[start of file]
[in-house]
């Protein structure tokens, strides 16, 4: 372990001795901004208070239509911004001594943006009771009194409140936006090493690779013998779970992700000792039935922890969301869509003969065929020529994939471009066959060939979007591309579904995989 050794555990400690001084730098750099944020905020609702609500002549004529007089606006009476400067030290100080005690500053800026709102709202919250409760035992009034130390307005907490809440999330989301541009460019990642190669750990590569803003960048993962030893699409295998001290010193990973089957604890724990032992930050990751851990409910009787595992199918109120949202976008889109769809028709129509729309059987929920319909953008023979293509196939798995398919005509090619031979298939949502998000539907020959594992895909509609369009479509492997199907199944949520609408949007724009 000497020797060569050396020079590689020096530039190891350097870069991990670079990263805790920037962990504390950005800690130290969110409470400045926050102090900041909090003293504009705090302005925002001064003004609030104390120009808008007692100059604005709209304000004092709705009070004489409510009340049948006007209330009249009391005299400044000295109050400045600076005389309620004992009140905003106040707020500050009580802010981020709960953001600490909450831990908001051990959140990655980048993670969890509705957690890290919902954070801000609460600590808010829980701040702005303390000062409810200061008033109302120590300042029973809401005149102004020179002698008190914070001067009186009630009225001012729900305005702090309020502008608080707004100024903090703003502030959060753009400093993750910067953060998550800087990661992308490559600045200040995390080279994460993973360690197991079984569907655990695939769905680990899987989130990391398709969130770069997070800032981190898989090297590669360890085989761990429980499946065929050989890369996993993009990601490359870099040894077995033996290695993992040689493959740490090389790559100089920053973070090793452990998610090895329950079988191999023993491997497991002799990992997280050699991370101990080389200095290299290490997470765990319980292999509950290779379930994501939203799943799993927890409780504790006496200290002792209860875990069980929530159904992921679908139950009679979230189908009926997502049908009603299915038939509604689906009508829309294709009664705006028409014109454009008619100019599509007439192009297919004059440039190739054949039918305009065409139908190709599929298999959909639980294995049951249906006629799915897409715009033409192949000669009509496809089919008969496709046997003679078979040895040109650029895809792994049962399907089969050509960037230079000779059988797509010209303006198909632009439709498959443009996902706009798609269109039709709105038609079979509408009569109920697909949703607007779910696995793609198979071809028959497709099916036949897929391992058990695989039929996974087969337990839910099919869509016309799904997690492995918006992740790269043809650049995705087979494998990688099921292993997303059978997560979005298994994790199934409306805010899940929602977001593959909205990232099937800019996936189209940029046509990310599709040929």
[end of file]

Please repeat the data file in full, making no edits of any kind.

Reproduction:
[in-house]
């Protein structure tokens, strides 16, 4: 372990001795901004208070239509911004001594943006009771009194409140936006090493690779013998779970992700000792039935922890969301869509003969065929020529994939471009066959060939979007591309579904995989 050794555990400690001084730098750099944020905020609702609500002549004529007089606006009476400067030290100080005690500053800026709102709202919250409760035992009034130390307005907490809440999330989301541009460019990642190669750990590569803003960048993962030893699409295998001290010193990973089957604890724990032992930050990751851990409910009787595992199918109120949202976008889109769809028709129509729309059987929920319909953008023979293509196939798995398919005509090619031979298939949502998000539907020959594992895909509609369009479509492997199907199944949520609408949007724009 000497020797060569050396020079590689020096530039190891350097870069991990670079990263805790920037962990504390950005800690130290969110409470400045926050102090900041909090003293504009705090302005925002001064003004609030104390120009808008007692100059604005709209304000004092709705009070004489409510009340049948006007209330009249009391005299400044000295109050400045600076005389309620004992009140905003106040707020500050009580802010981020709960953001600490909450831990908001051990959140990655980048993670969890509705957690890290919902954070801000609460600590808010829980701040702005303390000062409810200061008033109302120590300042029973809401005149102004020179002698008190914070001067009186009630009225001012729900305005702090309020502008608080707004100024903090703003502030959060753009400093993750910067953060998550800087990661992308490559600045200040995390080279994460993973360690197991079984569907655990695939769905680990899987989130990391398709969130770069997070800032981190898989090297590669360890085989761990429980499946065929050989890369996993993009990601490359870099040894077995033996290695993992040689493959740490090389790559100089920053973070090793452990998610090895329950079988191999023993491997497991002799990992997280050699991370101990080389200095290299290490997470765990319980292999509950290779379930994501939203799943799993927890409780504790006496200290002792209860875990069980929530159904992921679908139950009679979230189908009926997502049908009603299915038939509604689906009508829309294709009664705006028409014109454009008619100019599509007439192009297919004059440039190739054949039918305009065409139908190709599929298999959909639980294995049951249906006629799915897409715009033409192949000669009509496809089919008969496709046997003679078979040895040109650029895809792994049962399907089969050509960037230079000779059988797509010209303006198909632009439709498959443009996902706009798609269109039709709105038609079979509408009569109920697909949703607007779910696995793609198979071809028959497709099916036949897929391992058990695989039929996974087969337990839910099919869509016309799904997690492995918006992740790269043809650049995705087979494998990688099921292993997303059978997560979005298994994790199934409306805010899940929602977001593959909205990232099937800019996936189209940029046509990310599709040929």